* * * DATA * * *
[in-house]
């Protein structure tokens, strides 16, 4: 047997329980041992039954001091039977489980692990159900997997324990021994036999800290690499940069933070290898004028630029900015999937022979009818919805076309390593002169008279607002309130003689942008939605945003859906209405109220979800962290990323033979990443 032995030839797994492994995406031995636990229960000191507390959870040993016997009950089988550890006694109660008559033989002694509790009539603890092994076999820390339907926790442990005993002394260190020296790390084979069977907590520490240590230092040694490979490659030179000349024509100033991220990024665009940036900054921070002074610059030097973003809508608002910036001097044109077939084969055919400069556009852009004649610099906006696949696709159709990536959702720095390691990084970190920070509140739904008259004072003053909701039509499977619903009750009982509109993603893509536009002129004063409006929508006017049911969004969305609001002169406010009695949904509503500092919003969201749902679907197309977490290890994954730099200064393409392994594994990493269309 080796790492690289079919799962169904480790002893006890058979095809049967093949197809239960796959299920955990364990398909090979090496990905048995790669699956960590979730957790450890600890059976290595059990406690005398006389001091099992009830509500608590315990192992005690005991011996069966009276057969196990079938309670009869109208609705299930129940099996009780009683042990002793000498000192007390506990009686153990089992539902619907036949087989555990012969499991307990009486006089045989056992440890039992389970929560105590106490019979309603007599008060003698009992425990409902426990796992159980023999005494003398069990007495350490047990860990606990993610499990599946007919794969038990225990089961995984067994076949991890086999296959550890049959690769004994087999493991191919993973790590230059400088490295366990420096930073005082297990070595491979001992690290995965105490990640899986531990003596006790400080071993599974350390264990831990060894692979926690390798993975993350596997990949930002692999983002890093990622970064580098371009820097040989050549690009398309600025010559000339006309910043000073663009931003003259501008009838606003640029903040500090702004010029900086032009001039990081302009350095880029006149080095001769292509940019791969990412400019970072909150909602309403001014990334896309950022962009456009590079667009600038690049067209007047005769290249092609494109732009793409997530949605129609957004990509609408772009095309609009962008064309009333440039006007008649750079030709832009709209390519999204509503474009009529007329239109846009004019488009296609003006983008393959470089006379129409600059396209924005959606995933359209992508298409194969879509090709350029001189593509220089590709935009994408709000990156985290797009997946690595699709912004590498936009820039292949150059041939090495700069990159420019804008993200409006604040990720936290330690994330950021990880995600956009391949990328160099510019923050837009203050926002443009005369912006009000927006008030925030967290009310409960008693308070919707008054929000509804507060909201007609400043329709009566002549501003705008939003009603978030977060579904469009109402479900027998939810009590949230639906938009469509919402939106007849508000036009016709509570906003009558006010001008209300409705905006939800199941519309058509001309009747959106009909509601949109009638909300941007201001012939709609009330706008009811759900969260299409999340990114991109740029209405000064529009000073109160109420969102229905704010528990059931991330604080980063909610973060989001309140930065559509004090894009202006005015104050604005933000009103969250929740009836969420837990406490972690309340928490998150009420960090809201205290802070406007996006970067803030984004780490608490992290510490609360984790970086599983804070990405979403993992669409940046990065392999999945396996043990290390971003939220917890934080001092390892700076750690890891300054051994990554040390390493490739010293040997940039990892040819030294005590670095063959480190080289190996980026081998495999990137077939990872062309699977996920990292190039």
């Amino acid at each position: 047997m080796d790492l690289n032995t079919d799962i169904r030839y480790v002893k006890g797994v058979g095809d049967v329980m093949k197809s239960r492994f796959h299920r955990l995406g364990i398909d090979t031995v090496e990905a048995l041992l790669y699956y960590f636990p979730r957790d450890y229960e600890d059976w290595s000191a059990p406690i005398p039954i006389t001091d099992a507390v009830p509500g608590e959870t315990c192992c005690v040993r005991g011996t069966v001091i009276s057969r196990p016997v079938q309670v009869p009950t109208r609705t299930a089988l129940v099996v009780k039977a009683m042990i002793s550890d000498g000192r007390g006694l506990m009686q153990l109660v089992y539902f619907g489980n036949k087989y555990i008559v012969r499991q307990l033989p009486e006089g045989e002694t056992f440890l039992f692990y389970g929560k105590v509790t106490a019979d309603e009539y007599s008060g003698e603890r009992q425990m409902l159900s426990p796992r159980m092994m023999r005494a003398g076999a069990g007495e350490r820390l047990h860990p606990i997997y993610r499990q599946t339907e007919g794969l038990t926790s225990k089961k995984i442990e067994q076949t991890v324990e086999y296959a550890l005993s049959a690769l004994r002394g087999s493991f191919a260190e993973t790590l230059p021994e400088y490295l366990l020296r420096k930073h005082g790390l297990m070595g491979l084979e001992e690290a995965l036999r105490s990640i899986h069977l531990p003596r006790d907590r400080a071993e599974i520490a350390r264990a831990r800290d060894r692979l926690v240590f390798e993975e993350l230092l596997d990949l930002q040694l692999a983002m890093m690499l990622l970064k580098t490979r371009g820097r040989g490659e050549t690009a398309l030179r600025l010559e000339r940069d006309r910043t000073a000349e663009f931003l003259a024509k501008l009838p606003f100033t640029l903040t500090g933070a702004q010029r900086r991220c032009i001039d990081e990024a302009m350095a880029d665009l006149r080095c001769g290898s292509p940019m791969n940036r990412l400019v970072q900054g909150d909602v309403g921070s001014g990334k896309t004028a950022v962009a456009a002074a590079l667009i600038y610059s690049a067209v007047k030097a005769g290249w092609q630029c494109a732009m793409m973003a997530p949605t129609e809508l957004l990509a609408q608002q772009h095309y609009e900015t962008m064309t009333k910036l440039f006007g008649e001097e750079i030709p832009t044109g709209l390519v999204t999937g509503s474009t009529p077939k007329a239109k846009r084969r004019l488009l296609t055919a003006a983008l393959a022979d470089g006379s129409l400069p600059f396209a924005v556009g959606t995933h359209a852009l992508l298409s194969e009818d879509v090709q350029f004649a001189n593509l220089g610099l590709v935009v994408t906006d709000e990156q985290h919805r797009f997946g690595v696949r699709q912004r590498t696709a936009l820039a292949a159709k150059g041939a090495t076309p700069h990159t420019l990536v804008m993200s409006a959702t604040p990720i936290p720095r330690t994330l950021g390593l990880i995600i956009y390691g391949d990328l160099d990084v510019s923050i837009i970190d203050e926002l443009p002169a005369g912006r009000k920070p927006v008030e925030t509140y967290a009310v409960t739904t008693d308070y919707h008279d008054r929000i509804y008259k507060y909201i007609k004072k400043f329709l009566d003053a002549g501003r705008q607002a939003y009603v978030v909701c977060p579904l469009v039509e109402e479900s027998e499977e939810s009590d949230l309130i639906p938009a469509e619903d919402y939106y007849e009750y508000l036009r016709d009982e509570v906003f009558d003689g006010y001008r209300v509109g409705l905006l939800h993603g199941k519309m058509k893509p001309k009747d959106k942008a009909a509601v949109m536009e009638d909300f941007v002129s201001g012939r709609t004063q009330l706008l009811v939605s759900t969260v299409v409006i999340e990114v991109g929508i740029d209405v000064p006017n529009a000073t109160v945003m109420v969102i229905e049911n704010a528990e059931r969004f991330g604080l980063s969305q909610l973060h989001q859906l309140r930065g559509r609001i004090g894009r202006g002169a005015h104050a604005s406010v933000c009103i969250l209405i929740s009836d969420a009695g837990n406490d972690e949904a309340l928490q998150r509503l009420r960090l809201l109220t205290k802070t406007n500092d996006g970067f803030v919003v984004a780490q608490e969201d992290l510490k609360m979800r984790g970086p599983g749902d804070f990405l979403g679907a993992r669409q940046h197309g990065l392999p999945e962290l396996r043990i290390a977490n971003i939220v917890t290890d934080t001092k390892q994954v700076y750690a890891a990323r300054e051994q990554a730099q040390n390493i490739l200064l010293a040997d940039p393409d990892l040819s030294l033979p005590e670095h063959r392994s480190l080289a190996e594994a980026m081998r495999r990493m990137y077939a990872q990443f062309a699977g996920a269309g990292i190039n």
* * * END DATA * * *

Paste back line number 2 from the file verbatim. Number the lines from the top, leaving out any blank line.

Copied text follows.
């Protein structure tokens, strides 16, 4: 047997329980041992039954001091039977489980692990159900997997324990021994036999800290690499940069933070290898004028630029900015999937022979009818919805076309390593002169008279607002309130003689942008939605945003859906209405109220979800962290990323033979990443 032995030839797994492994995406031995636990229960000191507390959870040993016997009950089988550890006694109660008559033989002694509790009539603890092994076999820390339907926790442990005993002394260190020296790390084979069977907590520490240590230092040694490979490659030179000349024509100033991220990024665009940036900054921070002074610059030097973003809508608002910036001097044109077939084969055919400069556009852009004649610099906006696949696709159709990536959702720095390691990084970190920070509140739904008259004072003053909701039509499977619903009750009982509109993603893509536009002129004063409006929508006017049911969004969305609001002169406010009695949904509503500092919003969201749902679907197309977490290890994954730099200064393409392994594994990493269309 080796790492690289079919799962169904480790002893006890058979095809049967093949197809239960796959299920955990364990398909090979090496990905048995790669699956960590979730957790450890600890059976290595059990406690005398006389001091099992009830509500608590315990192992005690005991011996069966009276057969196990079938309670009869109208609705299930129940099996009780009683042990002793000498000192007390506990009686153990089992539902619907036949087989555990012969499991307990009486006089045989056992440890039992389970929560105590106490019979309603007599008060003698009992425990409902426990796992159980023999005494003398069990007495350490047990860990606990993610499990599946007919794969038990225990089961995984067994076949991890086999296959550890049959690769004994087999493991191919993973790590230059400088490295366990420096930073005082297990070595491979001992690290995965105490990640899986531990003596006790400080071993599974350390264990831990060894692979926690390798993975993350596997990949930002692999983002890093990622970064580098371009820097040989050549690009398309600025010559000339006309910043000073663009931003003259501008009838606003640029903040500090702004010029900086032009001039990081302009350095880029006149080095001769292509940019791969990412400019970072909150909602309403001014990334896309950022962009456009590079667009600038690049067209007047005769290249092609494109732009793409997530949605129609957004990509609408772009095309609009962008064309009333440039006007008649750079030709832009709209390519999204509503474009009529007329239109846009004019488009296609003006983008393959470089006379129409600059396209924005959606995933359209992508298409194969879509090709350029001189593509220089590709935009994408709000990156985290797009997946690595699709912004590498936009820039292949150059041939090495700069990159420019804008993200409006604040990720936290330690994330950021990880995600956009391949990328160099510019923050837009203050926002443009005369912006009000927006008030925030967290009310409960008693308070919707008054929000509804507060909201007609400043329709009566002549501003705008939003009603978030977060579904469009109402479900027998939810009590949230639906938009469509919402939106007849508000036009016709509570906003009558006010001008209300409705905006939800199941519309058509001309009747959106009909509601949109009638909300941007201001012939709609009330706008009811759900969260299409999340990114991109740029209405000064529009000073109160109420969102229905704010528990059931991330604080980063909610973060989001309140930065559509004090894009202006005015104050604005933000009103969250929740009836969420837990406490972690309340928490998150009420960090809201205290802070406007996006970067803030984004780490608490992290510490609360984790970086599983804070990405979403993992669409940046990065392999999945396996043990290390971003939220917890934080001092390892700076750690890891300054051994990554040390390493490739010293040997940039990892040819030294005590670095063959480190080289190996980026081998495999990137077939990872062309699977996920990292190039």